Interracial and intraracial contact, school-level diversity, and change in racial identity status among African American adolescents
Psychology | Social and Behavioral Sciences
Among 224 African American adolescents (mean age = 14), the associations between interracial and intrara- cial contact and school-level diversity on changes in racial identity over a 3-year period were examined. Youths were determined to be diffused, foreclosed, moratorium, or achieved, and change or stability in iden- tity status was examined. Contact with Black students, Black friends, and White friends predicted change in identity status. Furthermore, in racially diverse schools, having more Black friends was associated with iden- tity stability. Students reporting low contact with Black students in racially diverse schools were more likely to report identity change if they had few Black friends. In students reporting high contact with Blacks in predominantly White schools, their identity was less likely to change for students with fewer White friends.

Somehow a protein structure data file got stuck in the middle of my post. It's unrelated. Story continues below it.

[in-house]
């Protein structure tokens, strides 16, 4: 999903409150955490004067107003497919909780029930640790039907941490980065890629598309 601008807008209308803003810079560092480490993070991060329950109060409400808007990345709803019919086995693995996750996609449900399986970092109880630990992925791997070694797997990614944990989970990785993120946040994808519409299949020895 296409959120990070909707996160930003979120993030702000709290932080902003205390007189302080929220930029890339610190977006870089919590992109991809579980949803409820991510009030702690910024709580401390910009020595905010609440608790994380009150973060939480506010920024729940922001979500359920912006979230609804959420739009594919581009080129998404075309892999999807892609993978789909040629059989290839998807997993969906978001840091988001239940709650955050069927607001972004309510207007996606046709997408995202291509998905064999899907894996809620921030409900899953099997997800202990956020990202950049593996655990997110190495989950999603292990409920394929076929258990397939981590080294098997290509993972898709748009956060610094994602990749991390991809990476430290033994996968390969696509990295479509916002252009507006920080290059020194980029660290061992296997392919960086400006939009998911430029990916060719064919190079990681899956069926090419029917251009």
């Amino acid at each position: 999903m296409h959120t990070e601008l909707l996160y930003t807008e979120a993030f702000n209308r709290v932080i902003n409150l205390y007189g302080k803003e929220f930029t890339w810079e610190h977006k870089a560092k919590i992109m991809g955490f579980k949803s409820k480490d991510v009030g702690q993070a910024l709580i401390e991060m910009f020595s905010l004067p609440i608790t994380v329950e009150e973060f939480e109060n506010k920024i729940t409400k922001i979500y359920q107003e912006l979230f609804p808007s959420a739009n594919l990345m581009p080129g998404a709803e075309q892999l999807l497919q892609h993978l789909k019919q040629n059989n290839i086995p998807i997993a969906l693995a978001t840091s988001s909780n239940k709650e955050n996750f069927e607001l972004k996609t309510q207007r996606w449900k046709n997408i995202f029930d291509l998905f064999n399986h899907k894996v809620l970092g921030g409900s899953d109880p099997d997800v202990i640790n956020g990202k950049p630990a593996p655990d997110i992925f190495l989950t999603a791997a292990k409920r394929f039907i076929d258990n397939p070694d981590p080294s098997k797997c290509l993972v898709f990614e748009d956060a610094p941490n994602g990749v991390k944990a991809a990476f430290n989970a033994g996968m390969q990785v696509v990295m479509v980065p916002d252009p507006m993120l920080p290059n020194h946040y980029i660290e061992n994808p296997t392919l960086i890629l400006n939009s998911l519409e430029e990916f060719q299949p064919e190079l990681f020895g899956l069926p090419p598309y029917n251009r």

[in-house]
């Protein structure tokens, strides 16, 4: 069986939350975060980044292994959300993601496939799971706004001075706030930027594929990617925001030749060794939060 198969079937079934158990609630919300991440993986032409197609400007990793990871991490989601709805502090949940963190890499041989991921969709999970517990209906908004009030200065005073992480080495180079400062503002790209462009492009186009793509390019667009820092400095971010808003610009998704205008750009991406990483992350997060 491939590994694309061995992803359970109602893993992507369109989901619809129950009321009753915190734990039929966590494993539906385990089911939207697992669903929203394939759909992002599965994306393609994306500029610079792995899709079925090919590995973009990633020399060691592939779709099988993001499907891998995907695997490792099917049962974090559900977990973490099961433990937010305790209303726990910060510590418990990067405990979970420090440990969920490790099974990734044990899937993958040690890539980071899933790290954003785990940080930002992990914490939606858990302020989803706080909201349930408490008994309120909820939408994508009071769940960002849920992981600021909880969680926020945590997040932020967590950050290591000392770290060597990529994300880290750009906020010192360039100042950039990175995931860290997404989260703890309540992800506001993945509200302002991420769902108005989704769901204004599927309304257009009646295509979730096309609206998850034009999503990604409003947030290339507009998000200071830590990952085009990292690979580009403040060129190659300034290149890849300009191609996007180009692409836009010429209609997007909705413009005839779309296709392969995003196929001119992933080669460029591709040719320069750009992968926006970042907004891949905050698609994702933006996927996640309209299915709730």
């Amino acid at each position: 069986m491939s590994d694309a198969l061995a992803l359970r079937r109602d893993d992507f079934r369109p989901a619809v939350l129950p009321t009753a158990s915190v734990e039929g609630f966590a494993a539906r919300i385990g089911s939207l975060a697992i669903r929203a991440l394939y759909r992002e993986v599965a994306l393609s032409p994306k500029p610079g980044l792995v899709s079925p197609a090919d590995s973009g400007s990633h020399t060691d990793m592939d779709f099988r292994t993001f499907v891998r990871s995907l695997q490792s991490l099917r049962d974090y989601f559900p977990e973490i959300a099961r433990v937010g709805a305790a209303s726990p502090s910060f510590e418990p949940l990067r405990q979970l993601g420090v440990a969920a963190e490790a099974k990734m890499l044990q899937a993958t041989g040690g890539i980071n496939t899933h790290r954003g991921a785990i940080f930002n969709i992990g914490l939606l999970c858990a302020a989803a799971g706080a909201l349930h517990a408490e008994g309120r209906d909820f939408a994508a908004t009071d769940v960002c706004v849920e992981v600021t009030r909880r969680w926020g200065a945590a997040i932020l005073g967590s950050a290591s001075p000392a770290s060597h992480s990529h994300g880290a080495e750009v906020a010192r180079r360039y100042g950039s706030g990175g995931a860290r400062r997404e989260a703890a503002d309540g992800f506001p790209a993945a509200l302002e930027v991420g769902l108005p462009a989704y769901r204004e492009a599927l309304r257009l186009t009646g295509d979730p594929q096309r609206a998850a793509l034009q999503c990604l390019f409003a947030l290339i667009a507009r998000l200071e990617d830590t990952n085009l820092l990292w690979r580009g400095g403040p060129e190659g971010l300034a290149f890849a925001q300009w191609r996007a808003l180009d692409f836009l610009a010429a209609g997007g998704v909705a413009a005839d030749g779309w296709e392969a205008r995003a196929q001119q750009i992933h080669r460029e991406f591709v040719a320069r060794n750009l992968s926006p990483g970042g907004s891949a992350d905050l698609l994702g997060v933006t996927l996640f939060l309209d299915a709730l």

Yip, T., Seaton, E. K. & Sellers, R. M. (2010). Interracial and intraracial contact, school-level diversity, and change in racial identity status among African American adolescents. Child Development, 81 (5), 1431–1444.